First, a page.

He smoked meditatively for a minute. "I've always been land-poor," he explained apologetically. "Never kept much of a reserve working- capital for emergencies, you know. Whenever I had idle money, I put it into timber in the San Hedrin watershed, because I realized that some day the railroad would build in from the south, tap that timber, and double its value. I've not as yet found reason to doubt the wisdom of my course; but"--he sighed--"the railroad is a long time coming!"

John Cardigan here spoke of a most important factor in the situation. The crying need of the country was a feeder to some transcontinental railroad. By reason of natural barriers, Humboldt County was not easily accessible to the outside world except from the sea, and even this avenue of ingress and egress would be closed for days at a stretch when the harbour bar was on a rampage. With the exception of a strip of level, fertile land, perhaps five miles wide and thirty miles long and contiguous to the seacoast, the heavily timbered mountains to the north, east, and south rendered the building of a railroad that would connect Humboldt County with the outside world a profoundly difficult and expensive task. The Northwestern Pacific, indeed, had been slowly building from San Francisco Bay up through Marin and Sonoma counties to Willits in Mendocino County. But there it had stuck to await that indefinite day when its finances and the courage of its board of directors should prove equal to the colossal task of continuing the road two hundred miles through the mountains to Sequoia on Humboldt Bay. For twenty years the Humboldt pioneers had lived in hope of this; but eventually they had died in despair or were in process of doing so.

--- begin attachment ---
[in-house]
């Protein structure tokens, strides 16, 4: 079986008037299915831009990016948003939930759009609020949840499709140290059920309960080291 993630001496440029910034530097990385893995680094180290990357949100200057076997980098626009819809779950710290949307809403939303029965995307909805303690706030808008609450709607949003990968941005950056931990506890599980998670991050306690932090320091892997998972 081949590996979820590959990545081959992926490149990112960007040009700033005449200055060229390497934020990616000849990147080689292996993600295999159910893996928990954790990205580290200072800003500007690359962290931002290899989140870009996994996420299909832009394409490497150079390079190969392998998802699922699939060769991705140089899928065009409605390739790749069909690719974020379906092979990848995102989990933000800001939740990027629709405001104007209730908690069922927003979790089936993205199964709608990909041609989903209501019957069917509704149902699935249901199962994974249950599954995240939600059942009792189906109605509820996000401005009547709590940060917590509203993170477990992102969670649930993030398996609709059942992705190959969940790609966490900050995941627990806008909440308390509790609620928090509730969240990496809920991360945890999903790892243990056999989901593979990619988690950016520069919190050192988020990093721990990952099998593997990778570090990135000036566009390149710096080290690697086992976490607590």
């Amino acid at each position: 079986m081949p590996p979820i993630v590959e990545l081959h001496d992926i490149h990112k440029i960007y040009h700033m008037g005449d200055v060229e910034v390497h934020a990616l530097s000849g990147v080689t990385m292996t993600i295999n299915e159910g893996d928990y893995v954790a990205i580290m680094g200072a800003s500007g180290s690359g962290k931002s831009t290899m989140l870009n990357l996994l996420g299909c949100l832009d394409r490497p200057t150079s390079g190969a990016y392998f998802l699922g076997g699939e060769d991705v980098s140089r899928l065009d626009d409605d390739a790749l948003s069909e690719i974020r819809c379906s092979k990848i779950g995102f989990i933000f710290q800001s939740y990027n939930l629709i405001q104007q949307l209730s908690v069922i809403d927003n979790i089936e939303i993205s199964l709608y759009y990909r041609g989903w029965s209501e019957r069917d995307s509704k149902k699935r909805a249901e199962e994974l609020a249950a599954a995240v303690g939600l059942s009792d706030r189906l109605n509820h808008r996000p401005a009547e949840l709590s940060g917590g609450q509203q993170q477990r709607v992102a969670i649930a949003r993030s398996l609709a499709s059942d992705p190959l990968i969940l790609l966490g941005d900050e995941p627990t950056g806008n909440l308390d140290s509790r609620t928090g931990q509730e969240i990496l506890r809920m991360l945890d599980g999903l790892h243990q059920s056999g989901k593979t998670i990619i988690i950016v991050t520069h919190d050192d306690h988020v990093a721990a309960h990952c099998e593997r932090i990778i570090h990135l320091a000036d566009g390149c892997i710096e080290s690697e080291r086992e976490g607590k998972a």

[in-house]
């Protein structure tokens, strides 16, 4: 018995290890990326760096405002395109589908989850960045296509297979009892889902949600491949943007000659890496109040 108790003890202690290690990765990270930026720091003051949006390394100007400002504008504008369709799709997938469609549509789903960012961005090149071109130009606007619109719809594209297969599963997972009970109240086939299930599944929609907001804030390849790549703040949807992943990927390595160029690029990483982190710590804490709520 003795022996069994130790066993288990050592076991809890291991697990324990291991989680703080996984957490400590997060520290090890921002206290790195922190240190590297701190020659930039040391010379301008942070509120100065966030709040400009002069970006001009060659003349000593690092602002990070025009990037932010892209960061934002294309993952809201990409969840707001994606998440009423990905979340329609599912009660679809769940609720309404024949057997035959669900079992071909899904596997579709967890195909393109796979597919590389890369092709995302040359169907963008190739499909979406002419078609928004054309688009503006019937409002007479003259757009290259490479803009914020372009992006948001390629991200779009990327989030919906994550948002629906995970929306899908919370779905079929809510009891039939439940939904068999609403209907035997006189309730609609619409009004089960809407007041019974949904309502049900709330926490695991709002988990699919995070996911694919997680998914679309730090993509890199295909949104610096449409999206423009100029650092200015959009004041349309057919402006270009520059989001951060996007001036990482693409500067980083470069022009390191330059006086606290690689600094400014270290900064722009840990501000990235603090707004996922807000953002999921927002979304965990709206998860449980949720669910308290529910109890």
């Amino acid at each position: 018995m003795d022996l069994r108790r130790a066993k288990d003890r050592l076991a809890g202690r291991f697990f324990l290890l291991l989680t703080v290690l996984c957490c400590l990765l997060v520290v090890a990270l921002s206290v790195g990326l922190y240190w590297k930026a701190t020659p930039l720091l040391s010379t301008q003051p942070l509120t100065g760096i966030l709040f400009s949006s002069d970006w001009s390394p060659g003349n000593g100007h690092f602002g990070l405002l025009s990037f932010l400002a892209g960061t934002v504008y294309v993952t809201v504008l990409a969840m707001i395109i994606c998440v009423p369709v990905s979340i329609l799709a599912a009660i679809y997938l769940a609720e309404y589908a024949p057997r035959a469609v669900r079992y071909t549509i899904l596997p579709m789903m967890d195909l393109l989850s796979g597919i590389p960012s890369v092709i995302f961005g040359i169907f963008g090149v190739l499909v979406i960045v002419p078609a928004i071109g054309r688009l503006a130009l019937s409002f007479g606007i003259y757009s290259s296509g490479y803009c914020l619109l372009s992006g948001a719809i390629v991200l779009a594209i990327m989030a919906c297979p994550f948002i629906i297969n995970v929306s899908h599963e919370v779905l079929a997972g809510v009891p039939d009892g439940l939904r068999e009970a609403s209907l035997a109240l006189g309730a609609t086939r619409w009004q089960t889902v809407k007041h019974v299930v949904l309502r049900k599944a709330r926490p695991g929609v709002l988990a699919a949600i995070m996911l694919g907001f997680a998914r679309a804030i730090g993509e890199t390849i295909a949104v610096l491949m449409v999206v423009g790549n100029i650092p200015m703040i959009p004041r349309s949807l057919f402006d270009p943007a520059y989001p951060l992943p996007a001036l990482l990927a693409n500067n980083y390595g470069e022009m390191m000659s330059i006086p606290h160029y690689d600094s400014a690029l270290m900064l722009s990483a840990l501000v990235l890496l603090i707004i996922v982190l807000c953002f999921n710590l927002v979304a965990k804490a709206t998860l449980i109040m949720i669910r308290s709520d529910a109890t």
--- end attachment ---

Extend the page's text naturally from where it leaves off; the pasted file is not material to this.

"Don't worry, Dad. It will come," Bryce assured his father. "It's bound to."

"Yes, but not in my day. And when it comes, a stranger may own your San Hedrin timber and reap the reward of my lifetime of labour."